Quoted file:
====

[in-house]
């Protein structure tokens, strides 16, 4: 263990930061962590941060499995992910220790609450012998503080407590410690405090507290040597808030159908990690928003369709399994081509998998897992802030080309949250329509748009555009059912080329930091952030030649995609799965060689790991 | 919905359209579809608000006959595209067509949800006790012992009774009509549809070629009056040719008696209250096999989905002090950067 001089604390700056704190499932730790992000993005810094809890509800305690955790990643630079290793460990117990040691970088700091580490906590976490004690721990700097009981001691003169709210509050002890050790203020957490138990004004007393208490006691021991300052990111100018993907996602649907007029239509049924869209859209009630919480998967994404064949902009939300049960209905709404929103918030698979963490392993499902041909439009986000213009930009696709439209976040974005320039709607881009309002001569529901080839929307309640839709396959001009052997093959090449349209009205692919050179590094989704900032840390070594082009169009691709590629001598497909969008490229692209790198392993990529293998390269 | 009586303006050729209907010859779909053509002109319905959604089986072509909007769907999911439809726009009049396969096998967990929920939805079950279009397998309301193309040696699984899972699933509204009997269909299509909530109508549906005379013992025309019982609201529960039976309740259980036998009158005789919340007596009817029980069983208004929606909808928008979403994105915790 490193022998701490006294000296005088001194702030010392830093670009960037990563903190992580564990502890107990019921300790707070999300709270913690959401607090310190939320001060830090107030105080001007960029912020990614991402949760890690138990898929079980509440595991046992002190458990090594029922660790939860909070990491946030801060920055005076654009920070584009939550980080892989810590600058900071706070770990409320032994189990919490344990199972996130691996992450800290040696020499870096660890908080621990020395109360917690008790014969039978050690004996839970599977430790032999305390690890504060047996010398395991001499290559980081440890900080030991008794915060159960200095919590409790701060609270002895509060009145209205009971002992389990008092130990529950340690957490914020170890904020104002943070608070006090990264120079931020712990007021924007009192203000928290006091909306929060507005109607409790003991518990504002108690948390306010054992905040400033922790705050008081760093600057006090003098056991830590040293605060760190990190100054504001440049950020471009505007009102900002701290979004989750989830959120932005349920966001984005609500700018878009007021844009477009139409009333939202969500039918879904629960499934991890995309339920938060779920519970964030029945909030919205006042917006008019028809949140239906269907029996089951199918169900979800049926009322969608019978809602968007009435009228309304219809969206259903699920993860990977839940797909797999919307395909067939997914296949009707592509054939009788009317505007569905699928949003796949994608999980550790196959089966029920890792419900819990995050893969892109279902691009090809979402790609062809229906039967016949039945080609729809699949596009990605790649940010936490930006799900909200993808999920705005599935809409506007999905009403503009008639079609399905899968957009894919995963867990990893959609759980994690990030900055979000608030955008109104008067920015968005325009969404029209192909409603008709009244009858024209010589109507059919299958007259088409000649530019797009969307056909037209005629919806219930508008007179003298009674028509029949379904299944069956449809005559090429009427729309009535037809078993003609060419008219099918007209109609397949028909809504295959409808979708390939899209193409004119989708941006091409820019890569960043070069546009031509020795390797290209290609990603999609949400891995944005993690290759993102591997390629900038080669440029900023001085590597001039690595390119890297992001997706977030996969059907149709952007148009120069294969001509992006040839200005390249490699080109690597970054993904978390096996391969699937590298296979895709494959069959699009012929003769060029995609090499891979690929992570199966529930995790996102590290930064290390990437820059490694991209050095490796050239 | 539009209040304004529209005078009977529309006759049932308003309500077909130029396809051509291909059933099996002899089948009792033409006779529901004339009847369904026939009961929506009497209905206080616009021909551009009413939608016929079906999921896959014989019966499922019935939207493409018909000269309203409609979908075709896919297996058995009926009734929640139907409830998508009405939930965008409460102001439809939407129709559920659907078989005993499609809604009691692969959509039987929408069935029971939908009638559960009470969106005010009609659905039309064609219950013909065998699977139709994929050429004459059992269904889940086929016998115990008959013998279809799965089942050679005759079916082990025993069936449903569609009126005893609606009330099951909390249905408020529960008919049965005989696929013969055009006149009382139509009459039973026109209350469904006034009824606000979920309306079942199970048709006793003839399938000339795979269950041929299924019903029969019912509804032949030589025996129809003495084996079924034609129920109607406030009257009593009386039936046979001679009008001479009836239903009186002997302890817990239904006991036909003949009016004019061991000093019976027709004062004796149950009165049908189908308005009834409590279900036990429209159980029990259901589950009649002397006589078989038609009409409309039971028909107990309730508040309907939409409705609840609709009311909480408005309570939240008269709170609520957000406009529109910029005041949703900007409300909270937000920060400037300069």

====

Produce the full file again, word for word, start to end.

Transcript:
[in-house]
């Protein structure tokens, strides 16, 4: 263990930061962590941060499995992910220790609450012998503080407590410690405090507290040597808030159908990690928003369709399994081509998998897992802030080309949250329509748009555009059912080329930091952030030649995609799965060689790991 | 919905359209579809608000006959595209067509949800006790012992009774009509549809070629009056040719008696209250096999989905002090950067 001089604390700056704190499932730790992000993005810094809890509800305690955790990643630079290793460990117990040691970088700091580490906590976490004690721990700097009981001691003169709210509050002890050790203020957490138990004004007393208490006691021991300052990111100018993907996602649907007029239509049924869209859209009630919480998967994404064949902009939300049960209905709404929103918030698979963490392993499902041909439009986000213009930009696709439209976040974005320039709607881009309002001569529901080839929307309640839709396959001009052997093959090449349209009205692919050179590094989704900032840390070594082009169009691709590629001598497909969008490229692209790198392993990529293998390269 | 009586303006050729209907010859779909053509002109319905959604089986072509909007769907999911439809726009009049396969096998967990929920939805079950279009397998309301193309040696699984899972699933509204009997269909299509909530109508549906005379013992025309019982609201529960039976309740259980036998009158005789919340007596009817029980069983208004929606909808928008979403994105915790 490193022998701490006294000296005088001194702030010392830093670009960037990563903190992580564990502890107990019921300790707070999300709270913690959401607090310190939320001060830090107030105080001007960029912020990614991402949760890690138990898929079980509440595991046992002190458990090594029922660790939860909070990491946030801060920055005076654009920070584009939550980080892989810590600058900071706070770990409320032994189990919490344990199972996130691996992450800290040696020499870096660890908080621990020395109360917690008790014969039978050690004996839970599977430790032999305390690890504060047996010398395991001499290559980081440890900080030991008794915060159960200095919590409790701060609270002895509060009145209205009971002992389990008092130990529950340690957490914020170890904020104002943070608070006090990264120079931020712990007021924007009192203000928290006091909306929060507005109607409790003991518990504002108690948390306010054992905040400033922790705050008081760093600057006090003098056991830590040293605060760190990190100054504001440049950020471009505007009102900002701290979004989750989830959120932005349920966001984005609500700018878009007021844009477009139409009333939202969500039918879904629960499934991890995309339920938060779920519970964030029945909030919205006042917006008019028809949140239906269907029996089951199918169900979800049926009322969608019978809602968007009435009228309304219809969206259903699920993860990977839940797909797999919307395909067939997914296949009707592509054939009788009317505007569905699928949003796949994608999980550790196959089966029920890792419900819990995050893969892109279902691009090809979402790609062809229906039967016949039945080609729809699949596009990605790649940010936490930006799900909200993808999920705005599935809409506007999905009403503009008639079609399905899968957009894919995963867990990893959609759980994690990030900055979000608030955008109104008067920015968005325009969404029209192909409603008709009244009858024209010589109507059919299958007259088409000649530019797009969307056909037209005629919806219930508008007179003298009674028509029949379904299944069956449809005559090429009427729309009535037809078993003609060419008219099918007209109609397949028909809504295959409808979708390939899209193409004119989708941006091409820019890569960043070069546009031509020795390797290209290609990603999609949400891995944005993690290759993102591997390629900038080669440029900023001085590597001039690595390119890297992001997706977030996969059907149709952007148009120069294969001509992006040839200005390249490699080109690597970054993904978390096996391969699937590298296979895709494959069959699009012929003769060029995609090499891979690929992570199966529930995790996102590290930064290390990437820059490694991209050095490796050239 | 539009209040304004529209005078009977529309006759049932308003309500077909130029396809051509291909059933099996002899089948009792033409006779529901004339009847369904026939009961929506009497209905206080616009021909551009009413939608016929079906999921896959014989019966499922019935939207493409018909000269309203409609979908075709896919297996058995009926009734929640139907409830998508009405939930965008409460102001439809939407129709559920659907078989005993499609809604009691692969959509039987929408069935029971939908009638559960009470969106005010009609659905039309064609219950013909065998699977139709994929050429004459059992269904889940086929016998115990008959013998279809799965089942050679005759079916082990025993069936449903569609009126005893609606009330099951909390249905408020529960008919049965005989696929013969055009006149009382139509009459039973026109209350469904006034009824606000979920309306079942199970048709006793003839399938000339795979269950041929299924019903029969019912509804032949030589025996129809003495084996079924034609129920109607406030009257009593009386039936046979001679009008001479009836239903009186002997302890817990239904006991036909003949009016004019061991000093019976027709004062004796149950009165049908189908308005009834409590279900036990429209159980029990259901589950009649002397006589078989038609009409409309039971028909107990309730508040309907939409409705609840609709009311909480408005309570939240008269709170609520957000406009529109910029005041949703900007409300909270937000920060400037300069």